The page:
Many studies, including work from our lab, have shown that communication between the vHPC and medial prefrontal cortex (mPFC), is necessary for anxiety-related avoidance in the EPM, and that theta-frequency synchronization between these structures can serve as a biomarker for this communication (Adhikari et al., 2010; Adhikari et al., 2011; Jacinto et al., 2016; Kjaerby et al., 2016; Lee et al., 2019; Padilla-Coreano et al., 2016; Padilla-Coreano et al., 2019). Based on this, we recorded local field potentials from the mPFC and vHPC to assess hippocampal-prefrontal theta synchrony in Pogz+/- mice (Figure 2A). Because we were specifically interested in hippocampal-theta prefrontal synchrony, we limited analysis to mice which had clearly visible theta-frequency peaks in vHPC power spectra recorded during periods of locomotion, and had electrodes located within the mPFC and vHPC (based on post-hoc histology). Previous work has shown that vHPC-mPFC theta synchrony is dynamically modulated in different compartments of the EPM (Adhikari et al., 2010; Jacinto et al., 2016). Consistent with these earlier findings, in wild-type mice, vHPC-mPFC theta synchrony increased as mice approached the center of the EPM. This has previously been interpreted to reflect movement from a less-anxiogenic to more anxiogenic location, as well as the approach to a choice point where mice must decide whether to avoid or explore the open arms (Adhikari et al., 2010; Jacinto et al., 2016). We measured synchrony between the vHPC and mPFC using the weighted-phase locking index (WPLI) (Vinck et al., 2011) and found that the increase in theta synchrony, which normally occurs as mice approach the center of the EPM, was conspicuously absent in Pogz heterozygous mice, (Figure 2B; p=0.00039 for genotype X timepoint as a fixed factor in a linear mixed model; difference in theta synchrony at the time of center approach: p=0.001). Pogz+/- mice also had overall reduced vHPC-mPFC theta synchrony while in the EPM, as compared to wild-type littermates (Figure 2C; 2-way ANOVA with genotype and open vs. closed arms as factors, significant effect of genotype, p=0.03). In fact, Pogz+/- mice had reduced theta synchrony at baseline, in the home cage (Figure 2D; p=0.03). There were no differences in power in the vHPC or mPFC between Pogz+/- mice and wildtypes, suggesting that this change in synchrony reflects altered communication between these brain regions, not just reduced activity in one or both structures (Figure 2—figure supplement 1).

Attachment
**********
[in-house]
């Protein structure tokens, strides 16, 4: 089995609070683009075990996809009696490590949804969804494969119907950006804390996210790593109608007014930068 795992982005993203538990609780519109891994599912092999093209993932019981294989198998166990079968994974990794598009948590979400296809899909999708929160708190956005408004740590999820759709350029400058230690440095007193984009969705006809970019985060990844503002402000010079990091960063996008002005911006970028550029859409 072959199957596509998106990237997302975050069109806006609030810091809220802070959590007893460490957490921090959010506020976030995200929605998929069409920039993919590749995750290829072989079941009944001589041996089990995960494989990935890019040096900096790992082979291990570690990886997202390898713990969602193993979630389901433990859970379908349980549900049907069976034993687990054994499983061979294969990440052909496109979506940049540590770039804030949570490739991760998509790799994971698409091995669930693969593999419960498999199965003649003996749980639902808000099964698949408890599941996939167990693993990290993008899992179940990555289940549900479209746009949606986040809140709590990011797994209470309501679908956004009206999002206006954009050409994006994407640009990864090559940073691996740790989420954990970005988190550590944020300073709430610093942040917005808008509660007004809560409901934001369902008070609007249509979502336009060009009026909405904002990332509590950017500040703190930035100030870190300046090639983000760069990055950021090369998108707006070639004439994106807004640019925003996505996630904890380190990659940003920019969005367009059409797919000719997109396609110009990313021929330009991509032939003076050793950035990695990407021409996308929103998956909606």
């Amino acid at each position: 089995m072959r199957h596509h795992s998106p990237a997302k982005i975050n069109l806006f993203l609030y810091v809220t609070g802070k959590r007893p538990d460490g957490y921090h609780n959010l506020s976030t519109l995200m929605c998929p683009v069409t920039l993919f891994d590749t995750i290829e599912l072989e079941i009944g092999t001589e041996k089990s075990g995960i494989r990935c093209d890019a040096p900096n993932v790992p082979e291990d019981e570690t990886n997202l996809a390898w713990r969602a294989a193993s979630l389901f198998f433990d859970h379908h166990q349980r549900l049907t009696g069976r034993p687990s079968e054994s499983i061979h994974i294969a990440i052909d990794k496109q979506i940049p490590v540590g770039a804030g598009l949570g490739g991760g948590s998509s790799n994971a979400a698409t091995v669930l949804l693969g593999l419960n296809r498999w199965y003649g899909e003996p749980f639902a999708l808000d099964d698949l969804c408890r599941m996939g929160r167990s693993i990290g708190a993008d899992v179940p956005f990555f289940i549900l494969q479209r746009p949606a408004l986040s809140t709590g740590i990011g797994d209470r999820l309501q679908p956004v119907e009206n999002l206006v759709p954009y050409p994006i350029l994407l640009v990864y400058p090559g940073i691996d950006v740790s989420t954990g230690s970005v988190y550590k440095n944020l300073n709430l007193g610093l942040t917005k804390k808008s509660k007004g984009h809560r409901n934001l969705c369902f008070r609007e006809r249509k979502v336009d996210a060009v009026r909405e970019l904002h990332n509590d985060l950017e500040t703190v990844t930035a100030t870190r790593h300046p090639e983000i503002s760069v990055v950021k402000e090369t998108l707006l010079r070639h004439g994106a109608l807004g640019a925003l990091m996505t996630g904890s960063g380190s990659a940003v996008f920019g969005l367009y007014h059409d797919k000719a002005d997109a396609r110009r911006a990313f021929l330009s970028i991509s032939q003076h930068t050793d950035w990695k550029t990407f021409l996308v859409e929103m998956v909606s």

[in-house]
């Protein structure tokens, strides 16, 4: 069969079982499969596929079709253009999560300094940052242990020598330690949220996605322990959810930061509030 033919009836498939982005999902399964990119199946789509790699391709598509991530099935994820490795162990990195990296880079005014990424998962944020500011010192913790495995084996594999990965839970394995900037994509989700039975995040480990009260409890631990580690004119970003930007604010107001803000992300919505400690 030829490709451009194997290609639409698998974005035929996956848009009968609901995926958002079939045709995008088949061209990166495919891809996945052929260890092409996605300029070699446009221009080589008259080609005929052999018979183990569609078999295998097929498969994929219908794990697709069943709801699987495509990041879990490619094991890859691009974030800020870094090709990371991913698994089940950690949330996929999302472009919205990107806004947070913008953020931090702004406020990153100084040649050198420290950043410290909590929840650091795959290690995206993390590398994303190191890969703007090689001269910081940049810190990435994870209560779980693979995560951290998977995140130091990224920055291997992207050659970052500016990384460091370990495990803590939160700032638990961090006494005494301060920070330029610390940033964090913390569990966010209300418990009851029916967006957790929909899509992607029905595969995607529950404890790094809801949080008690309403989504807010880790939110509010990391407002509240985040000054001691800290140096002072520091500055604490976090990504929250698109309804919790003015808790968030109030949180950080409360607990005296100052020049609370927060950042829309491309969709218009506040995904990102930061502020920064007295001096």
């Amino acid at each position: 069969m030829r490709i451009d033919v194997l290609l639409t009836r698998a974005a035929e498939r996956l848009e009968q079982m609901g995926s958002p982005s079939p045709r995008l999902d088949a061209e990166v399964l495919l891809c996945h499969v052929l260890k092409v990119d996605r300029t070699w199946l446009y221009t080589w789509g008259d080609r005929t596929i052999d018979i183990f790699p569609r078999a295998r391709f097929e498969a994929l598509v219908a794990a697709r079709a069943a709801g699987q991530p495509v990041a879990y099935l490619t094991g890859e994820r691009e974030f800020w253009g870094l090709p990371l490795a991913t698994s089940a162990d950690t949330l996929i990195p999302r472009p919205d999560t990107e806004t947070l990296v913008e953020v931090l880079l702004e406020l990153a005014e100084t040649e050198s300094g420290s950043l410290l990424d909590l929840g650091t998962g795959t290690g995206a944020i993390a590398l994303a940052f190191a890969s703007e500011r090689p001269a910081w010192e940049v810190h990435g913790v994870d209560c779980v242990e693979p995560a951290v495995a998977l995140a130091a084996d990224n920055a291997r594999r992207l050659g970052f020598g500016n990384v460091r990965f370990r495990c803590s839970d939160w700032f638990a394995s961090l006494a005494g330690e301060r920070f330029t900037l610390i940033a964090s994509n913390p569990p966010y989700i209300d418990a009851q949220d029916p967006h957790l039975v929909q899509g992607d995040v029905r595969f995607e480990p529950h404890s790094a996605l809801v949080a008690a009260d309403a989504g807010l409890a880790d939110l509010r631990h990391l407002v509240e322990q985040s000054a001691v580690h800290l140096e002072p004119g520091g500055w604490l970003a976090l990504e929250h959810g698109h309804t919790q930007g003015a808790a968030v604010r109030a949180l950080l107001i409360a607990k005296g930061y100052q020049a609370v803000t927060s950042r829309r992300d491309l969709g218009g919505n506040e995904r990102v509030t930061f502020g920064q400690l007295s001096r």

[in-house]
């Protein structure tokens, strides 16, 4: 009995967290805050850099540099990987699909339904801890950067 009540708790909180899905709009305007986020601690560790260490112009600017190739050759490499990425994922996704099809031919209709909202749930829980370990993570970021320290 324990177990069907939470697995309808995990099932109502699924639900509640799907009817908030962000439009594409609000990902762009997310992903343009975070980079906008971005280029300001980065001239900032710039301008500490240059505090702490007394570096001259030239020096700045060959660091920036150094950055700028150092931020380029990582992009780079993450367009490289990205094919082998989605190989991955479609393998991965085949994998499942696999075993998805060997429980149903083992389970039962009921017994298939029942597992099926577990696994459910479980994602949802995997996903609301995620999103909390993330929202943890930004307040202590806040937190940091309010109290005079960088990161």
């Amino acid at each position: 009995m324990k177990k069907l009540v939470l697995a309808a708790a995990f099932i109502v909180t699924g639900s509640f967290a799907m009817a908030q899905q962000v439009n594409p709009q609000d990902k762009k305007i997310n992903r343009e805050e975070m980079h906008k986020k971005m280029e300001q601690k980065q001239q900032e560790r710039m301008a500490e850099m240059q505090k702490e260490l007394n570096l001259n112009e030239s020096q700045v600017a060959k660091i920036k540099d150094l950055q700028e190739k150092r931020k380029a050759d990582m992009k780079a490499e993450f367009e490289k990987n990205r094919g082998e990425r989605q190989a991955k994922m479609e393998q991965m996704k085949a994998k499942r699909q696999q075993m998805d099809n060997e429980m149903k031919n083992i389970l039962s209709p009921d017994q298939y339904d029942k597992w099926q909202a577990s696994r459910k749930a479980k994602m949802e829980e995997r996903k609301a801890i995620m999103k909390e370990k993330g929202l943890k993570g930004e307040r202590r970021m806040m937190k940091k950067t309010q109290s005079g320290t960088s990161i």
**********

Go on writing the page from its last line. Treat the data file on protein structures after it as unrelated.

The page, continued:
Figure 2 with 2 supplements see all